Why Bitcoin's Safe-Haven Narrative Has Flown Out the Window

After the past week, bitcoin will never again be considered a safe haven investment, argues Noelle Acheson. And that’s not a bad thing…

AccessTimeIconMar 16, 2020 at 4:30 p.m. UTC
Updated Sep 14, 2021 at 8:19 a.m. UTC
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Noelle Acheson is a veteran of company analysis and CoinDesk’s director of research. The opinions expressed in this article are the author’s own.

The following article originally appeared in Institutional Crypto by CoinDesk, a weekly newsletter focused on institutional investment in crypto assets. Sign up for free here.

Listen. That whooshing sound you hear is not just the bitcoin (BTC) price. It’s also the sound of the safe-haven narrative flying out the window, probably for ever.

March 12 was not bitcoin’s worst 24-hour price crash ever. That honor belongs to April 11, 2013, when bitcoin fell by almost 50 percent.


Comparing the two crashes helps to understand what happened this week. It also helps to form a picture of what this sector could look like going forward.

For context, in April 2013 Ethereum had not yet launched, Mt. Gox was the largest bitcoin exchange and the Harlem Shake meme dominated the internet. The previous month, the price ranged between $34 and $94, and the average transaction (according to Coin Metrics) was under $800.

Chinese demand powered the retail-driven market. Professional custody services were just warming up (BitGo, one of the first, was formed in 2013). Coinbase was less than a year old. BitMEX had not yet created the perpetual swap. Heck, CoinDesk didn’t even exist then (we started publishing the following month).

In 2013, bitcoin was the “asset of the future,” a decentralized representation of value, a protest against powerlessness and a way for savers to reduce their vulnerability to central bank action. Market participants believed in the story. By some accounts, the price started to rise along with international attention on the Cyprus banking crisis, in which a haircut was applied to all deposits over €100,000 at the two largest banks.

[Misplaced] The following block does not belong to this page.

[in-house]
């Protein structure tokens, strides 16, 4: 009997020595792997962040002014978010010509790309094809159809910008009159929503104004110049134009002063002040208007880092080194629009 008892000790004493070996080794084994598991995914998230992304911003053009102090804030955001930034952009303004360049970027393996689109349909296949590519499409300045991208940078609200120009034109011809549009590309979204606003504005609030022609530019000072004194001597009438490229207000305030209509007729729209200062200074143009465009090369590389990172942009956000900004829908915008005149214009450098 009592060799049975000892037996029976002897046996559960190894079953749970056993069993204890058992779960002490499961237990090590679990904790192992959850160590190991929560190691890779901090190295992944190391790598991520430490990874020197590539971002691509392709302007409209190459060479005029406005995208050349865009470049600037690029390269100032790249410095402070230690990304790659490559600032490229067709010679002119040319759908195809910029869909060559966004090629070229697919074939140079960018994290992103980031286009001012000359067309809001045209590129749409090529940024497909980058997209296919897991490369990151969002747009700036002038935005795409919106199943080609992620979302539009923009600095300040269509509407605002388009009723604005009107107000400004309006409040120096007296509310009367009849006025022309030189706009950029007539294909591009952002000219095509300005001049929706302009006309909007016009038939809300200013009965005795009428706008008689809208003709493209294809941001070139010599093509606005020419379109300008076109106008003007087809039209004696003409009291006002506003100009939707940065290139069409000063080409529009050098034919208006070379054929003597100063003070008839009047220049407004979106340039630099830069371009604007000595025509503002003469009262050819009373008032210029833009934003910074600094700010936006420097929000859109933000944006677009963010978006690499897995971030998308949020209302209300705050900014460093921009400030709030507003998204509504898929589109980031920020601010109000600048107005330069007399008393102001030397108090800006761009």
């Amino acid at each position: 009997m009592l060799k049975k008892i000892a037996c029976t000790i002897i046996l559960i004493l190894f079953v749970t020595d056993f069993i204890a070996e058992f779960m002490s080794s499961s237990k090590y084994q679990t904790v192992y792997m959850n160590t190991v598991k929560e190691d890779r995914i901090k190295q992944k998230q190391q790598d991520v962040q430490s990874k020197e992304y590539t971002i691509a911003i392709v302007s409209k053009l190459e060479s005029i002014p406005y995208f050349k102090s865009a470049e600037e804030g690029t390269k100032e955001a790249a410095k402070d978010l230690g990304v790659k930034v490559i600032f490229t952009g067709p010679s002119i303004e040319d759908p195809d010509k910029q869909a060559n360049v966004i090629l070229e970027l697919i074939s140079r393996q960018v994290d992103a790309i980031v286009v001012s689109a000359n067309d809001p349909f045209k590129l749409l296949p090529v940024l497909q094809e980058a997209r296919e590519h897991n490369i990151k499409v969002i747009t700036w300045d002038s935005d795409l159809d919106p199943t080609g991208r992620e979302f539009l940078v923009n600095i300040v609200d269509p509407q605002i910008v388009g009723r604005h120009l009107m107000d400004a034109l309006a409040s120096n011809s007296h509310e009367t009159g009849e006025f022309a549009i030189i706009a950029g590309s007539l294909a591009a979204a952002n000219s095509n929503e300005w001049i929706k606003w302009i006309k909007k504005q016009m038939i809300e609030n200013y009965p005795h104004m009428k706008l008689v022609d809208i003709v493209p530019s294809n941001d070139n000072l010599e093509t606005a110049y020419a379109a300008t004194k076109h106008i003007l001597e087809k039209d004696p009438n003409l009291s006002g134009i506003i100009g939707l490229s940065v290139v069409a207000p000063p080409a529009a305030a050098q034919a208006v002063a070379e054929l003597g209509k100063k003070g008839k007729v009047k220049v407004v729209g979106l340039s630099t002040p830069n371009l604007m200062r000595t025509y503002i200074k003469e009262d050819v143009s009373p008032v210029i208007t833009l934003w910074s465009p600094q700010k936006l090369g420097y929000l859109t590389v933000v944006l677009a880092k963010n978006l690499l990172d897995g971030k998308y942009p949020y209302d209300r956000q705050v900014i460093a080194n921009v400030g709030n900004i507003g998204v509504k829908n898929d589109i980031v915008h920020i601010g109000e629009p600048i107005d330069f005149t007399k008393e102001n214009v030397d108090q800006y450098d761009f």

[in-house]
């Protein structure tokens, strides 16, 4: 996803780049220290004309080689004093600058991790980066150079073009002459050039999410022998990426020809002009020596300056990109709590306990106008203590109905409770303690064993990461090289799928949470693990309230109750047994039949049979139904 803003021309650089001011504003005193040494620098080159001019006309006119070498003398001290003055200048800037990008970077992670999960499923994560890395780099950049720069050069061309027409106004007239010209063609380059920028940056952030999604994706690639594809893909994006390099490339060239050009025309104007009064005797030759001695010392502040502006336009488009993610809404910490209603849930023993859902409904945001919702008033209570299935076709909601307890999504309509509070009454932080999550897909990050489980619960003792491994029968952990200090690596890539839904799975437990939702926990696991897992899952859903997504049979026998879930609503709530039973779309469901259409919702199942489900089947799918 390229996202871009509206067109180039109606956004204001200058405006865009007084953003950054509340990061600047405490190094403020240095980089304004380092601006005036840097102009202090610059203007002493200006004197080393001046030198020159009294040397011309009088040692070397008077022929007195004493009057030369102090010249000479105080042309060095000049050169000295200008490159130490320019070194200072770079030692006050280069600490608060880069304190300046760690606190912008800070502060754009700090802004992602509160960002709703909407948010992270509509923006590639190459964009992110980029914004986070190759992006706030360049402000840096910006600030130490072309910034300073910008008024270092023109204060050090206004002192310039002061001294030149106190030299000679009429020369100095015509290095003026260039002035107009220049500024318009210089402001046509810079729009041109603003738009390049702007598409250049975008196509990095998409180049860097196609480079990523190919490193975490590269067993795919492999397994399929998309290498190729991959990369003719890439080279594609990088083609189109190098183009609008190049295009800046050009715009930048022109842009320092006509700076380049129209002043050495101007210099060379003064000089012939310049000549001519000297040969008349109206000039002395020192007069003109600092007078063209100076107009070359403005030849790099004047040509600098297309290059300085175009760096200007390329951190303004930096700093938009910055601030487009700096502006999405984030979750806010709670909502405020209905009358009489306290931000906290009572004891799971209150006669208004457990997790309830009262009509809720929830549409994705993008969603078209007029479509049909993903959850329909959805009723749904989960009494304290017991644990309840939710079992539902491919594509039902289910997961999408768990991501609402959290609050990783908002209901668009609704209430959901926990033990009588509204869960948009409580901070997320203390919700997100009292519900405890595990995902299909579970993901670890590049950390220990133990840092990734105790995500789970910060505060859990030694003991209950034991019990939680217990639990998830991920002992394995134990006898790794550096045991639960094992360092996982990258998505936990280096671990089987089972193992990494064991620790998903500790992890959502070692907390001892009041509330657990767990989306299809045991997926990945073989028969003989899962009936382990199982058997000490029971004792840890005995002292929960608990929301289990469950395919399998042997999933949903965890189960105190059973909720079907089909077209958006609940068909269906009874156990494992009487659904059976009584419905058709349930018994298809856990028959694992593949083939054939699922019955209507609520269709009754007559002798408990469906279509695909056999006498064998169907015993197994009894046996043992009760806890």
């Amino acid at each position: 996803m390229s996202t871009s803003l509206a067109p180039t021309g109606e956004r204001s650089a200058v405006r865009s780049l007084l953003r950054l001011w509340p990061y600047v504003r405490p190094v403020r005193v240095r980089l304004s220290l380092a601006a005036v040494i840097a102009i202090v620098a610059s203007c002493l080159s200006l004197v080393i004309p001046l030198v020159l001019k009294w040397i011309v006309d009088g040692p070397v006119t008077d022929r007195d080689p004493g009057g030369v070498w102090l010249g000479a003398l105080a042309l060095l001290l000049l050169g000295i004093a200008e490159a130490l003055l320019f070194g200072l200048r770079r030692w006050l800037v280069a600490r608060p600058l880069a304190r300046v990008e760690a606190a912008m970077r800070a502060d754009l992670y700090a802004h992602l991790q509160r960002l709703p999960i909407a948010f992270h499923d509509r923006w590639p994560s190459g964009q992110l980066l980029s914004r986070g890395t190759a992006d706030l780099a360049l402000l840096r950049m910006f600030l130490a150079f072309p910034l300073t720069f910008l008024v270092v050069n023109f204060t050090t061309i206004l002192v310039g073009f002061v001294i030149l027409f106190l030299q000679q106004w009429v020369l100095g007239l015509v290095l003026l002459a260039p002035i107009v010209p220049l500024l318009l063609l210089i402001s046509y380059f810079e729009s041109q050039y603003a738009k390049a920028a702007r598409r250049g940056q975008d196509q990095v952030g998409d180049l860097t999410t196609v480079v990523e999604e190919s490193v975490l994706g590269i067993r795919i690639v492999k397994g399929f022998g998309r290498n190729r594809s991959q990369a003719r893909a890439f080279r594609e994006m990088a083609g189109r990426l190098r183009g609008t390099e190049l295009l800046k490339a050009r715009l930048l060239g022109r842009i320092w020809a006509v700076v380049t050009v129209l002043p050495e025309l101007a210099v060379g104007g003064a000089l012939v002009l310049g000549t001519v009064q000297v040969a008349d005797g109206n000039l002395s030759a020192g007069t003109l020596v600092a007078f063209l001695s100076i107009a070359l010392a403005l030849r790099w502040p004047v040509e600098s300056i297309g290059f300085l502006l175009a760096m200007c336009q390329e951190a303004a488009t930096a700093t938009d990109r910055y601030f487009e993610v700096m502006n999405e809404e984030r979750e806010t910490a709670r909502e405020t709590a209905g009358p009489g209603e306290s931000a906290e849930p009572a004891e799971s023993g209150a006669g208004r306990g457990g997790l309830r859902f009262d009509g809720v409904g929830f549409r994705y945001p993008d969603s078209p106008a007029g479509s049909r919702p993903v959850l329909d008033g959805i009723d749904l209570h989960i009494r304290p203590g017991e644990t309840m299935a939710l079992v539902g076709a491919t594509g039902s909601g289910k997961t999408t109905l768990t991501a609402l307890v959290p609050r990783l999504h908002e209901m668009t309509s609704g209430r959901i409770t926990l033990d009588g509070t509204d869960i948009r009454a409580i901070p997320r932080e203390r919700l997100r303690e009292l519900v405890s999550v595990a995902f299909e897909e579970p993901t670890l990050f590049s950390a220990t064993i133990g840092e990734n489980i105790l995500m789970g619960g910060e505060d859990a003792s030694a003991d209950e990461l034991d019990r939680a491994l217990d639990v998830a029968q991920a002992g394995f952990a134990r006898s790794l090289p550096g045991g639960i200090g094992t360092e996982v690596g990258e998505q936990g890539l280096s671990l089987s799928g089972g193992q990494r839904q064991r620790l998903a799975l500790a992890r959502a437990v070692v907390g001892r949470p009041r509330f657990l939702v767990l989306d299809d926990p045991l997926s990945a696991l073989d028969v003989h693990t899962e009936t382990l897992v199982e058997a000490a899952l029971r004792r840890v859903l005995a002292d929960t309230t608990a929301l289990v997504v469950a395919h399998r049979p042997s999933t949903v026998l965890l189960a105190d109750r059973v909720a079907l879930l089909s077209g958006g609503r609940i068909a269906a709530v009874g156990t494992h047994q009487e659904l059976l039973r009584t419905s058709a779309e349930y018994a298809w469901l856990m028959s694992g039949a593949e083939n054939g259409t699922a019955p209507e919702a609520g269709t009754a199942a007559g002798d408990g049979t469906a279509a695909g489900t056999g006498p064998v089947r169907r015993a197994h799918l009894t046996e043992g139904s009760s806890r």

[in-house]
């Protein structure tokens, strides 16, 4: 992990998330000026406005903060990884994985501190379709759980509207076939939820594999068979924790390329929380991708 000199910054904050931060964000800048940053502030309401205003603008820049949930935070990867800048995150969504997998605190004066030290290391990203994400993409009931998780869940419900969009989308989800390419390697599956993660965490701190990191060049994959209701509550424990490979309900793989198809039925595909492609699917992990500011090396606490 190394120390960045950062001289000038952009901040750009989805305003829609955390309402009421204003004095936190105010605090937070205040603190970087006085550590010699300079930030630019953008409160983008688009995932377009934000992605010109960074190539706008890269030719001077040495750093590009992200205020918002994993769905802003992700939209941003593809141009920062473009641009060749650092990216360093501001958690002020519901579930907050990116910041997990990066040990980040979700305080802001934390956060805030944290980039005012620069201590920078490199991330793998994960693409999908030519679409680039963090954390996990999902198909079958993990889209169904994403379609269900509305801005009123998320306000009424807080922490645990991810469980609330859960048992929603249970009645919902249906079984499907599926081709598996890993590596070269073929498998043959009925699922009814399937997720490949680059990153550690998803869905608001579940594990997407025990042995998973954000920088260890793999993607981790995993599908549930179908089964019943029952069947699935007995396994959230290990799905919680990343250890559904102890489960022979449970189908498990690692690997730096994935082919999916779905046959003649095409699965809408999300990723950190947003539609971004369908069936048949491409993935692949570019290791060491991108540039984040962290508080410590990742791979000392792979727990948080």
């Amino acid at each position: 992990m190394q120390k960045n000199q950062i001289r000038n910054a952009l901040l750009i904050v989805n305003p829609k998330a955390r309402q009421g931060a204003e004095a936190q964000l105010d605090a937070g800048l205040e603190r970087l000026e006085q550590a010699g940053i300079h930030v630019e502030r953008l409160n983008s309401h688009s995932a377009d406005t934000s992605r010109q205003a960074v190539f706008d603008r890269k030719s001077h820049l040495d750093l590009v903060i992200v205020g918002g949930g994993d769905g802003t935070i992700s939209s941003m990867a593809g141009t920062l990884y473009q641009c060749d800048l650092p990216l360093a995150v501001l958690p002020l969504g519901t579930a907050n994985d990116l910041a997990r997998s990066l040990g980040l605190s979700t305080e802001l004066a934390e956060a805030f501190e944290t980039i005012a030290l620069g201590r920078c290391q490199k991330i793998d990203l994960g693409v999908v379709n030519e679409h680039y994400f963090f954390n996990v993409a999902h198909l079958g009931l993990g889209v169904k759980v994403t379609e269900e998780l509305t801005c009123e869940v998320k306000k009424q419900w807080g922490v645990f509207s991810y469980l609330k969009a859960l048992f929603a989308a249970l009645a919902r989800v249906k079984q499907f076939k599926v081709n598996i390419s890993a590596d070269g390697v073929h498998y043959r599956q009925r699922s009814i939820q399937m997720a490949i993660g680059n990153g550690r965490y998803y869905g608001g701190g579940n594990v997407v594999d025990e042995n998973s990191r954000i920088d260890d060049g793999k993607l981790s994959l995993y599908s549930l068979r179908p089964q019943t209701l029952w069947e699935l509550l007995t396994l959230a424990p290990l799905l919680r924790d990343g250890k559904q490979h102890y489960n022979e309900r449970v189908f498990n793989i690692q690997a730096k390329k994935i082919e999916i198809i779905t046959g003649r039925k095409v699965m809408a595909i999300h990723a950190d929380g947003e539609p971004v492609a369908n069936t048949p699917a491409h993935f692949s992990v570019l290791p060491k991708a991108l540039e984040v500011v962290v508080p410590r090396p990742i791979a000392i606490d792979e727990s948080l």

If you were a 2013 bitcoin investor and you time-travelled to now, you would not recognize the scene. Chinese demand has dissipated. Mt. Gox is a bitter memory. A lively derivatives market drives volume. Big, incumbent financial institutions have set up digital asset desks. Really, you’d pinch yourself.

You might also be a bit alarmed. You’d love the legitimacy and the platform sophistication, and you’d get genuinely excited about all the smart people who have left their finance jobs to work in crypto. You’d almost certainly be stunned the sector has evolved so quickly. And you’d be thrilled the institutions have taken an interest. Finally, professional traders have grasped the possibilities.

But you’d also wonder where the ideology went, where was the focus on empowerment rather than profits.

Crypto markets went and grew up. They substituted their hoodie for a button-down and put on some big-boy shoes. They made new friends, became more responsible and entered a new world of risk.

A tale of two crashes

To get a feel for how that risk has changed the sector, let’s look at the market behavior of the two crashes.

Back then most market participants were long. The absence of a liquid derivatives market made shorting relatively cumbersome and expensive. Trading was dominated by those who had taken the time to understand bitcoin, and they acted according to whether they thought it was over- or under-valued. The April 11 crash was triggered by profit taking – the price had more than tripled in the previous two weeks. It was a narrative-driven slump.